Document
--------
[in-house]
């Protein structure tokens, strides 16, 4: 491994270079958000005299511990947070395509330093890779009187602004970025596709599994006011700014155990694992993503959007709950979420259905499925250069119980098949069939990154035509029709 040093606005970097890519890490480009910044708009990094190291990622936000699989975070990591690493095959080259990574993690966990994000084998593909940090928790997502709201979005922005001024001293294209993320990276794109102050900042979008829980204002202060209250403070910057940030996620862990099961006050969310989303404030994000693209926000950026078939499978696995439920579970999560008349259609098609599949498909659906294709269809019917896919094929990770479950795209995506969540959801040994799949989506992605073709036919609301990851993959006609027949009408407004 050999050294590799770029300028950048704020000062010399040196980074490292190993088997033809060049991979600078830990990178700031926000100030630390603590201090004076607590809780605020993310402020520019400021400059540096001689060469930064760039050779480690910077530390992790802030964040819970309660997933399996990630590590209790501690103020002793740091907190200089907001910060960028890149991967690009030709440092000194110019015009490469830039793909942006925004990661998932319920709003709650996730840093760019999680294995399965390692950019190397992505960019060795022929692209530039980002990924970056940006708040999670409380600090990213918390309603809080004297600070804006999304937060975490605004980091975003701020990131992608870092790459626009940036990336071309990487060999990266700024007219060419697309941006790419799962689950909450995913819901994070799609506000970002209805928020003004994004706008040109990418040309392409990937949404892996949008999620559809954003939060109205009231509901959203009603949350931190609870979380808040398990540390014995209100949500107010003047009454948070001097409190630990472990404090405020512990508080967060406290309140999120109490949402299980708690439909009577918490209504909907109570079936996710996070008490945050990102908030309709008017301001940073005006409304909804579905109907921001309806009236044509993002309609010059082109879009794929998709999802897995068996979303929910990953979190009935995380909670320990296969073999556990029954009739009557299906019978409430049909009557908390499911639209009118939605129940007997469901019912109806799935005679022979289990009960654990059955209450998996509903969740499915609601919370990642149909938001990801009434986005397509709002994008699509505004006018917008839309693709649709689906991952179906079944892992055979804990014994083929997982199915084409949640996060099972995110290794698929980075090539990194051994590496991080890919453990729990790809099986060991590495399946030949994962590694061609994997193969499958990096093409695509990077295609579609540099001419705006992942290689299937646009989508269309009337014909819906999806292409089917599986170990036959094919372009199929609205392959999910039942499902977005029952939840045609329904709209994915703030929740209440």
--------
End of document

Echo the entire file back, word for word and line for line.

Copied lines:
[in-house]
């Protein structure tokens, strides 16, 4: 491994270079958000005299511990947070395509330093890779009187602004970025596709599994006011700014155990694992993503959007709950979420259905499925250069119980098949069939990154035509029709 040093606005970097890519890490480009910044708009990094190291990622936000699989975070990591690493095959080259990574993690966990994000084998593909940090928790997502709201979005922005001024001293294209993320990276794109102050900042979008829980204002202060209250403070910057940030996620862990099961006050969310989303404030994000693209926000950026078939499978696995439920579970999560008349259609098609599949498909659906294709269809019917896919094929990770479950795209995506969540959801040994799949989506992605073709036919609301990851993959006609027949009408407004 050999050294590799770029300028950048704020000062010399040196980074490292190993088997033809060049991979600078830990990178700031926000100030630390603590201090004076607590809780605020993310402020520019400021400059540096001689060469930064760039050779480690910077530390992790802030964040819970309660997933399996990630590590209790501690103020002793740091907190200089907001910060960028890149991967690009030709440092000194110019015009490469830039793909942006925004990661998932319920709003709650996730840093760019999680294995399965390692950019190397992505960019060795022929692209530039980002990924970056940006708040999670409380600090990213918390309603809080004297600070804006999304937060975490605004980091975003701020990131992608870092790459626009940036990336071309990487060999990266700024007219060419697309941006790419799962689950909450995913819901994070799609506000970002209805928020003004994004706008040109990418040309392409990937949404892996949008999620559809954003939060109205009231509901959203009603949350931190609870979380808040398990540390014995209100949500107010003047009454948070001097409190630990472990404090405020512990508080967060406290309140999120109490949402299980708690439909009577918490209504909907109570079936996710996070008490945050990102908030309709008017301001940073005006409304909804579905109907921001309806009236044509993002309609010059082109879009794929998709999802897995068996979303929910990953979190009935995380909670320990296969073999556990029954009739009557299906019978409430049909009557908390499911639209009118939605129940007997469901019912109806799935005679022979289990009960654990059955209450998996509903969740499915609601919370990642149909938001990801009434986005397509709002994008699509505004006018917008839309693709649709689906991952179906079944892992055979804990014994083929997982199915084409949640996060099972995110290794698929980075090539990194051994590496991080890919453990729990790809099986060991590495399946030949994962590694061609994997193969499958990096093409695509990077295609579609540099001419705006992942290689299937646009989508269309009337014909819906999806292409089917599986170990036959094919372009199929609205392959999910039942499902977005029952939840045609329904709209994915703030929740209440």